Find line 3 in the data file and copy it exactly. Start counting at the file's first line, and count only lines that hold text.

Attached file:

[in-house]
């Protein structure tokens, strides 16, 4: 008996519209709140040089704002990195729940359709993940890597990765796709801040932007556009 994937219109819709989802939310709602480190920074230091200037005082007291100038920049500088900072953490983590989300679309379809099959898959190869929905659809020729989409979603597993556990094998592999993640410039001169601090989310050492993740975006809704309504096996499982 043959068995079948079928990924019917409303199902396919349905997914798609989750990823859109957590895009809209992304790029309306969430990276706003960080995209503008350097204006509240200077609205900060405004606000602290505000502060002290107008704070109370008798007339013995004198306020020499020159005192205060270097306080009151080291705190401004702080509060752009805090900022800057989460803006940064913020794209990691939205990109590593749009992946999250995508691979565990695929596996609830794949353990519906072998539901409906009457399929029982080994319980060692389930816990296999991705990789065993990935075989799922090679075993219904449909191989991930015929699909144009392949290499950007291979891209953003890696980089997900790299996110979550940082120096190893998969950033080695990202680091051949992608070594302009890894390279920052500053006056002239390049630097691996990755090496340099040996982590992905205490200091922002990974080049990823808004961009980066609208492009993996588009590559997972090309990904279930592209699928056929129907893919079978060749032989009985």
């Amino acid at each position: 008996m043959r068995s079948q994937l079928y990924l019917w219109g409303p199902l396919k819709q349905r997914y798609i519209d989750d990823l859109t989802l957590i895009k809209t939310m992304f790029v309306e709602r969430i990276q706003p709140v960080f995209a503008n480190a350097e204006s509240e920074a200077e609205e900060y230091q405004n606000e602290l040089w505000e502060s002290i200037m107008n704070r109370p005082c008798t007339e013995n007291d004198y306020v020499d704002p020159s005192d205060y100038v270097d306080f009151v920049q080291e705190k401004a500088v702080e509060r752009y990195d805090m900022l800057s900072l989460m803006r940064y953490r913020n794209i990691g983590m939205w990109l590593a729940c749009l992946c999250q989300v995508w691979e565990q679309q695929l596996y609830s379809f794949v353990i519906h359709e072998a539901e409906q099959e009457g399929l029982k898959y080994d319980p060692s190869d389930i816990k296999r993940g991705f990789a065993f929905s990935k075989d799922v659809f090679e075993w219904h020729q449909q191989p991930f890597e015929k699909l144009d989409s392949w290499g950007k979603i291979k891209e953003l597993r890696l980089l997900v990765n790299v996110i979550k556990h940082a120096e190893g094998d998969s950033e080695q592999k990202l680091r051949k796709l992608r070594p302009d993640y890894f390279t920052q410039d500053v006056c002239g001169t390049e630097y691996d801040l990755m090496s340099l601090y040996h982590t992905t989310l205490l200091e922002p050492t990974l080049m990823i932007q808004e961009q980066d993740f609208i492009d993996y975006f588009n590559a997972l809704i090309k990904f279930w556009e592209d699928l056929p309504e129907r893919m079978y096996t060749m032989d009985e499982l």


């Amino acid at each position: 008996m043959r068995s079948q994937l079928y990924l019917w219109g409303p199902l396919k819709q349905r997914y798609i519209d989750d990823l859109t989802l957590i895009k809209t939310m992304f790029v309306e709602r969430i990276q706003p709140v960080f995209a503008n480190a350097e204006s509240e920074a200077e609205e900060y230091q405004n606000e602290l040089w505000e502060s002290i200037m107008n704070r109370p005082c008798t007339e013995n007291d004198y306020v020499d704002p020159s005192d205060y100038v270097d306080f009151v920049q080291e705190k401004a500088v702080e509060r752009y990195d805090m900022l800057s900072l989460m803006r940064y953490r913020n794209i990691g983590m939205w990109l590593a729940c749009l992946c999250q989300v995508w691979e565990q679309q695929l596996y609830s379809f794949v353990i519906h359709e072998a539901e409906q099959e009457g399929l029982k898959y080994d319980p060692s190869d389930i816990k296999r993940g991705f990789a065993f929905s990935k075989d799922v659809f090679e075993w219904h020729q449909q191989p991930f890597e015929k699909l144009d989409s392949w290499g950007k979603i291979k891209e953003l597993r890696l980089l997900v990765n790299v996110i979550k556990h940082a120096e190893g094998d998969s950033e080695q592999k990202l680091r051949k796709l992608r070594p302009d993640y890894f390279t920052q410039d500053v006056c002239g001169t390049e630097y691996d801040l990755m090496s340099l601090y040996h982590t992905t989310l205490l200091e922002p050492t990974l080049m990823i932007q808004e961009q980066d993740f609208i492009d993996y975006f588009n590559a997972l809704i090309k990904f279930w556009e592209d699928l056929p309504e129907r893919m079978y096996t060749m032989d009985e499982l």